A six-speed overdrive arrangement would have given the Silver Wing a much more relaxed tone on the open road, and perhaps less vibration in the mirrors. This design might have caused an occasional downshift on long or steeper inclines, but for most flat highway work, it would have been an improvement. A sixth ratio may also have increased the bike’s already impressive fuel economy—routinely 55 MPG on the highway.

The GL 500’s instruments and rider controls are all first rate. Large dial faces on the tachometer and speedometer are easy to read. An engine coolant temperature gauge is built into the lower edge of the tachometer and a trip mileage meter is included in the speedo.

Large, easy-to-see indicator lights are carried in a separate panel between the gauges. The ignition switch, choke and front fork air valve are all up there in the cluster, as well. Even the fuses are up on the steering head beneath a flat black cover panel over the handle bar.

The double-piston disc brake up front generates just about as much braking force as you need on demand. Squeezing the lever gradually brings on gradual deceleration; pull hard, stop hard. The rear drum brake has a similar responsive feel to it, making it possible to stop the S-wing very hard in a straight line.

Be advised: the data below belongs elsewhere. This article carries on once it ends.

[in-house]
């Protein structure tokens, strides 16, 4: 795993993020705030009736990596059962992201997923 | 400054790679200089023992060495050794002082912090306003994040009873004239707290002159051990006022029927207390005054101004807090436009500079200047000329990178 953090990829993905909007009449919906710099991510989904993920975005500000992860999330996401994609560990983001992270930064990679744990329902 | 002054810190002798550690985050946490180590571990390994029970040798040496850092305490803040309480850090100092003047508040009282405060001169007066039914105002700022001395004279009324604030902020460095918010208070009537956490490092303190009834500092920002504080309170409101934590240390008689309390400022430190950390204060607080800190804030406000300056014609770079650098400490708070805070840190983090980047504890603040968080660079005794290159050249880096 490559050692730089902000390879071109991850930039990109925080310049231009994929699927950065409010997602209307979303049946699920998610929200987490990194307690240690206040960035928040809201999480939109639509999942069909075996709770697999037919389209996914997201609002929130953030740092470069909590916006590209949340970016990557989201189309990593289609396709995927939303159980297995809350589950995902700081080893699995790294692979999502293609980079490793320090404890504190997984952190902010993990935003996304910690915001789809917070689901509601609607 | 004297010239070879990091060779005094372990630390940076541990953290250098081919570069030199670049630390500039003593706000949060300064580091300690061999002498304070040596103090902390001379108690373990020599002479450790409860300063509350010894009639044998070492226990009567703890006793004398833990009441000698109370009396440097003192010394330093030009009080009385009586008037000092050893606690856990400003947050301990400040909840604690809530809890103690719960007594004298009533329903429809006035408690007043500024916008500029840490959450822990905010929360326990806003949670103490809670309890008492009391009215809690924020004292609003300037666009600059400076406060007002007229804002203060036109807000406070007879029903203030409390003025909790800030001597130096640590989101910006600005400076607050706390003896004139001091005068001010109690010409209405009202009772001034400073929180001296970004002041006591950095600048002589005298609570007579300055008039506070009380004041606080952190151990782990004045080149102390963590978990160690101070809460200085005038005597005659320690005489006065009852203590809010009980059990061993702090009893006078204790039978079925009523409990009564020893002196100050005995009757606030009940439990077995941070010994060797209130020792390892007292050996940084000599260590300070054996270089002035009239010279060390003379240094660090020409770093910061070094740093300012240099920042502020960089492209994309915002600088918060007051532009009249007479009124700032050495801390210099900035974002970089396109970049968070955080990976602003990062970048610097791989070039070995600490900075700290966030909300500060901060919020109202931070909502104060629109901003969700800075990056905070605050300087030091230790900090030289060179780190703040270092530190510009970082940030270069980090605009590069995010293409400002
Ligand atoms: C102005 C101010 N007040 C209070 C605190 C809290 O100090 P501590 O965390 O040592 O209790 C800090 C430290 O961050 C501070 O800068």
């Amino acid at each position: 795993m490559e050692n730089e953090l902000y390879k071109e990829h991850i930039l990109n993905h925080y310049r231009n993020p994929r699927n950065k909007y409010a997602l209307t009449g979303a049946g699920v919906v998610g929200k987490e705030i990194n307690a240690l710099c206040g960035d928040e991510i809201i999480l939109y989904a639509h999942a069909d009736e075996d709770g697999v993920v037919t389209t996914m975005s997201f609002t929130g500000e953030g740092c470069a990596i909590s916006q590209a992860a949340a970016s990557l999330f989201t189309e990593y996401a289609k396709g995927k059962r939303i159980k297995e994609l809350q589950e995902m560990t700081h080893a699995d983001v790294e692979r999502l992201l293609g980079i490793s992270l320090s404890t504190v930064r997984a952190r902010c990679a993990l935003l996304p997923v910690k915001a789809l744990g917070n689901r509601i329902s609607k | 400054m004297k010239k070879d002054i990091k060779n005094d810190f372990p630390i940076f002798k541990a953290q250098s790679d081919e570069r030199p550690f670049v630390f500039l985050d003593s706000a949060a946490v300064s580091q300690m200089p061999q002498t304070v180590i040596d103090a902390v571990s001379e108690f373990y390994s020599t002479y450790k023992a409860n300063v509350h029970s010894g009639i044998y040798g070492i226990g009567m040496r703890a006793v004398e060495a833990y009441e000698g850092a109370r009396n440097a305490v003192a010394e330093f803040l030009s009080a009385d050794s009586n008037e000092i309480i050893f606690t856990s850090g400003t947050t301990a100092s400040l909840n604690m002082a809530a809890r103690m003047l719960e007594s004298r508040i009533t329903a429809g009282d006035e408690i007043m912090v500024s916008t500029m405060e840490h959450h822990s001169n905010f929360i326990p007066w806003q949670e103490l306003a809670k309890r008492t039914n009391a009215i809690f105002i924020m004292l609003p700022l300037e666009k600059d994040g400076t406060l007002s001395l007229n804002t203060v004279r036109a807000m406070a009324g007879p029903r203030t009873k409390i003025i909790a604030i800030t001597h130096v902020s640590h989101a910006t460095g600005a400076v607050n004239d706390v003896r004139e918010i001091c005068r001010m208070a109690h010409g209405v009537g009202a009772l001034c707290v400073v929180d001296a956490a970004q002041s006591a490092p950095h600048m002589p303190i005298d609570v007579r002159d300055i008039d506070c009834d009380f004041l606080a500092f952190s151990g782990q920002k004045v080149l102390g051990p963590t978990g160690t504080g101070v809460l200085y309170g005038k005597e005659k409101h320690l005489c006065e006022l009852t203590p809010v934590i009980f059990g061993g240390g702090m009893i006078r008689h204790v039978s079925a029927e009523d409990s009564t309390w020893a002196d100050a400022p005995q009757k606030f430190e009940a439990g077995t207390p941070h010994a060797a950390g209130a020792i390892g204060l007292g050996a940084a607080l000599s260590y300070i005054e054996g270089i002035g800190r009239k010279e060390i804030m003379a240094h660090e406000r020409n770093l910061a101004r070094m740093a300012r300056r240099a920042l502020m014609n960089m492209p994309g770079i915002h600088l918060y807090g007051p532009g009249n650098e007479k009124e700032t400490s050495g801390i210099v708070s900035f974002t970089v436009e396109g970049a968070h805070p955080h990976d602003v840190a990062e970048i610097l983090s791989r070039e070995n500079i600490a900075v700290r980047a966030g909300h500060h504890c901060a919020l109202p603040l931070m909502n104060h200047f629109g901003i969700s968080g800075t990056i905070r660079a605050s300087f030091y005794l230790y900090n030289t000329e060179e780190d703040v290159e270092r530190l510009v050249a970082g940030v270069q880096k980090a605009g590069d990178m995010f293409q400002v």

The interchangeable pillion seat and travel trunk make the bike more versatile in a way, as long as one has the option to pick between the added carry-along capacity of the trunk or taking a passenger; but you can’t do both.

The GL-500 wasn’t much of a pavement projectile when it was introduced and its position in the performance hierarchy of 30 cubic inch displacement bikes didn’t improve over the years. But, Honda didn’t design the bike for pulse-pounding, wheelie-pulling acceleration and top-end speed.

Over the years, the machines have proven themselves capable of accomplishing what Honda did intend them to: reliable, practical, long-term service in the mid-range touring and leisure riding class. In the U.K., many of these bikes are still in service as courier bikes and have astronomical mileage totals on them.

Its engine and drive-train combined some radical elements in terms of the transverse, finless, four valves-per-cylinder, V-twin engine with practical, proven elements like the age-old pushrod valve train.

Air-adjustable front and rear monoshock suspension was rather radical at the time for a 500 cc machine but the bike’s rake, trail and wide bars gave it a practical, well-mannered feel out on the road. Shaft drive added practicality for long, long highway miles with minimal maintenance.

1981 Honda GL-500 Silver Wing Specs:

    • Engine: Liquid-cooled 80°included angle pushrod V-twin, 4 valves per cylinder


    • Displacement: 497 cc (30.32 in.3)


    • Bore x stroke: 78.0 mm x 52.0 mm (3.07” x 2.05”)


    • Compression ratio: 10.0: 1


    • Carburetion: Two 34 mm Keihin constant velocity w/accelerator pump


    • Transmission: 5 speed, constant mesh, wet clutch, shaft drive
    • Electrics: 12 v transistorized


    • Frame: Steel tubing backbone, engine as structural member


    • Front suspension: Telescopic air-assisted coil spring, oil damped


    • Rear suspension: Mono-shock swing arm (Pro-link)


    • Front brake: Single disc hydraulic 11.0”


    • Rear brake: Single leading shoe drum 6.3”


    • Front tire: 3.50 S 19


    • Rear tire: 130/90 16


    • Wheelbase: 59.3”


    • Seat height: 30.4”


    • Fuel capacity: 4.6 US gal.



Steve Carpenter